A Thought Adventure

Monday, December 7, 2015

26. Newly Conscious Man

Awakening to a conscious apprehension of the world is no doubt a mixed experience. At the same time as their species has mutated into a smarter, more complex form of life than that of all the others, our forebears must learn to use faculties that up to now have lain dormant (like judgment, discipline and responsibility for the choices they make). Here they are, still part of earth and yet on a strangely elevated plane, forced to listen to a different drummer--one that no longer calls them to passive obedience but to sovereign action. And only now does it strike them, perhaps with the force of a sledge-hammer, how utterly dependent they are on guidance from outside.

The conscious mind also makes a rift in their sense of wholeness. Becoming aware of their individuality, and of two distinctly different sexual identities, forces them to leave behind their vertical and childlike bonds with mother.They must now establish altogether different, horizontal and more adult bonds with their peers.

In Genesis, this is metaphorically described as the Fall. Once their “eyes are opened” after having eaten of the Tree of Knowledge of Good and Evil, Adam and Eve are expelled from Eden. Quite comically, the authors of the Old Testament, who can’t see Nature’s own plan in this event, make God into a petulant old patriarch, angry and vindictive for being deprived of his dictatorial powers. (Something that becomes even funnier when we realize that God is only a male counterpart to the ancient Great Goddess, in whose name the matriarchs are speaking.)

Need for guidance.
The time of miracles has given way, once and for all, to the time of human trial and error, and people are bound to feel both doubt and conflict. With their first glimpse of the inherent duality of things comes the suspicion that something else may be hidden behind appearances. Lost is all absolute certainty, vanished forever the conviction of doing things right. I therefore think that fear may be as normal in the psychology of newly conscious man as in that of the child: both feel small, feeble and helplessly dependent.

Assuming that the process of becoming conscious is first accomplished in the leaders, I think the population at large only learns about it by watching them and their novel and fascinating ways from afar. Even if the ordinary man is in awe of those favored few who get the first chance in history to exhibit a definite will, set their own goals and implement them, he most likely prefers to stick to the old, unifying Mother figure whose omnipotence he questions as little as an infant does its mother‘s.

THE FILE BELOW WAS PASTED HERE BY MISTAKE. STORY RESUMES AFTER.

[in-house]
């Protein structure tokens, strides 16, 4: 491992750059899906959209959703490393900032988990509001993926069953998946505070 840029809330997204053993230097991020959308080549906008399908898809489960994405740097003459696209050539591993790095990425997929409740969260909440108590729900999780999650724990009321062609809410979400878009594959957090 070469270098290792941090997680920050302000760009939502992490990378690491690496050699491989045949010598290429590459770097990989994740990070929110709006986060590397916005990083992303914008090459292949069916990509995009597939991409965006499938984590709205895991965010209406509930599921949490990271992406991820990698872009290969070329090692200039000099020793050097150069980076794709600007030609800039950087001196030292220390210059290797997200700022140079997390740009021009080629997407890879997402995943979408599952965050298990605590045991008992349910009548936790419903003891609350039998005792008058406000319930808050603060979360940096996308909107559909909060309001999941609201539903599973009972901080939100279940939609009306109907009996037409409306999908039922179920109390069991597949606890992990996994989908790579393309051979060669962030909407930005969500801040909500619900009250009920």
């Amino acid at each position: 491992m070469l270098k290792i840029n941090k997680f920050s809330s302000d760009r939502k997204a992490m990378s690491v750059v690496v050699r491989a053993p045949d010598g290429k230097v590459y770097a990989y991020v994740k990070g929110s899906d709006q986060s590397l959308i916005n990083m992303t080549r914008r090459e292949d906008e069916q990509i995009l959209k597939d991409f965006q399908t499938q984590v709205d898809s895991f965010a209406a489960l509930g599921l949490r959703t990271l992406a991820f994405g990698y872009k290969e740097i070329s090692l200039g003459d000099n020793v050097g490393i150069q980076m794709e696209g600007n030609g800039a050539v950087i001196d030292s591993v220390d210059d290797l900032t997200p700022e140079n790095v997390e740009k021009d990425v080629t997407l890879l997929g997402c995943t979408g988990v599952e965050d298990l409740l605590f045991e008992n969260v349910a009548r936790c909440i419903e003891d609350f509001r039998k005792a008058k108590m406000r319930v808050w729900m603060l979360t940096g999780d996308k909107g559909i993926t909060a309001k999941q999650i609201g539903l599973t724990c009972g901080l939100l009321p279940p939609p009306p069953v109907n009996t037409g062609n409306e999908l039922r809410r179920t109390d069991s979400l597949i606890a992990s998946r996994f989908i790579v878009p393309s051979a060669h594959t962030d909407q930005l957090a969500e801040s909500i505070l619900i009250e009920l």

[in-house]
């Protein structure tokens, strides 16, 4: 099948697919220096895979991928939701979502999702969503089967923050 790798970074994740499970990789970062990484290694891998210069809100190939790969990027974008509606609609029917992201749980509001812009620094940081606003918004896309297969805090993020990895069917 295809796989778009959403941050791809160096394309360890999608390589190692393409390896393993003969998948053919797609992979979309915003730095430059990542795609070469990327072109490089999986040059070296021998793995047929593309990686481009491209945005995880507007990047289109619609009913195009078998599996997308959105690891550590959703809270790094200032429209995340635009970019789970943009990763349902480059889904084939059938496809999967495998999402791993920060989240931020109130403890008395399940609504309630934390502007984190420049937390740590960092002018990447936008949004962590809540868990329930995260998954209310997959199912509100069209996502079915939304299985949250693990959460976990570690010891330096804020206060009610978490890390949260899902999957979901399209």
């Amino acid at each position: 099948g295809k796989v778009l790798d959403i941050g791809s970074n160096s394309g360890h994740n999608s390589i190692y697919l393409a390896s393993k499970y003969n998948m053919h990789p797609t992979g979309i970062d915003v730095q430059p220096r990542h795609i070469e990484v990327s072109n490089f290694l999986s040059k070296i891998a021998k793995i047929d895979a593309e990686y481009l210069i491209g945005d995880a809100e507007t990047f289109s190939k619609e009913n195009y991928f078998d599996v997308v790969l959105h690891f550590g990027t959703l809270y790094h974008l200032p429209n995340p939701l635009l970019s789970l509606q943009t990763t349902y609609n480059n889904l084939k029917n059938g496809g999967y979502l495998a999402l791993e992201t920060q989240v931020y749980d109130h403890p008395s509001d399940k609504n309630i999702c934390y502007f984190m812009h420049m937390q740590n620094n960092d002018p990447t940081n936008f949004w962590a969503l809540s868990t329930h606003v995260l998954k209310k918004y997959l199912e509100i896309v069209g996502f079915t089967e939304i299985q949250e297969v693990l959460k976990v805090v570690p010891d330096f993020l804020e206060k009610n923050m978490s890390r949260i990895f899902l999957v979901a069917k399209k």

But I also think that when finding themselves alone and without guidance in an unknown world, our ancestors feel an urge to overcome separateness--to somehow make themselves stronger by transcending their individual existence and achieve union with others. The birth of consciousness, I therefore suggest, is also the birth of our need for love, and the striving to fulfill this much overlooked--and as it seems forever unmet--need what history is all about.

Furthermore, I imagine that their subjects’ absolute trust in them inflates the leaders’ egos and tempts them to abuse it. Instead of encouraging the process of individuation I think the matriarchs decide to nip it in the bud. And--alongside their own fear--this attitude makes our ancestors succumb to what Neumann speaks of as uroboric incest, or the tendency of the budding ego towards voluptuous self-dissolution in the unconscious. Rather than seize the opportunity to exercise a will of their own, they choose to return to the womb and be dissolved in the union with Mother. (The uroborus, we recall, is a circular snake biting its own tail, an image used in mythology to symbolize wholeness, the first stage in the growth of consciousness.)

The desire of the leaders to deny their subjects the use of a conscious mind thus meets the need of the subjects to shrink from the responsibility entailed in it.

A still unanswered question
Can the lure of 'uroboric incest' be the ultimate reason why we still hold on to the childish belief that a supreme parental personality keeps the universe under control--rather than impersonal physical forces? And that it's this parent who fulfills our wishes, not we ourselves? Can it also be why many in the 20th century West rushed into totalitarianism (state communism, fascism, nazism) at the advent of democracy and the slackening grip of religion? Were freedom and autonomy still so burdensome that they had to flee into new dependencies and submissions? And is there even a similar need for outside assurances behind the current rush to immerse ourselves in new technologies and an unfettered consumerism? You tell me.

For a sum-up of the Malevolent Matriarchy (which I guess lasted anywhere from 3000 to 5000 years) and the marks it left not only on the male psyche but on all humanity, see next post.

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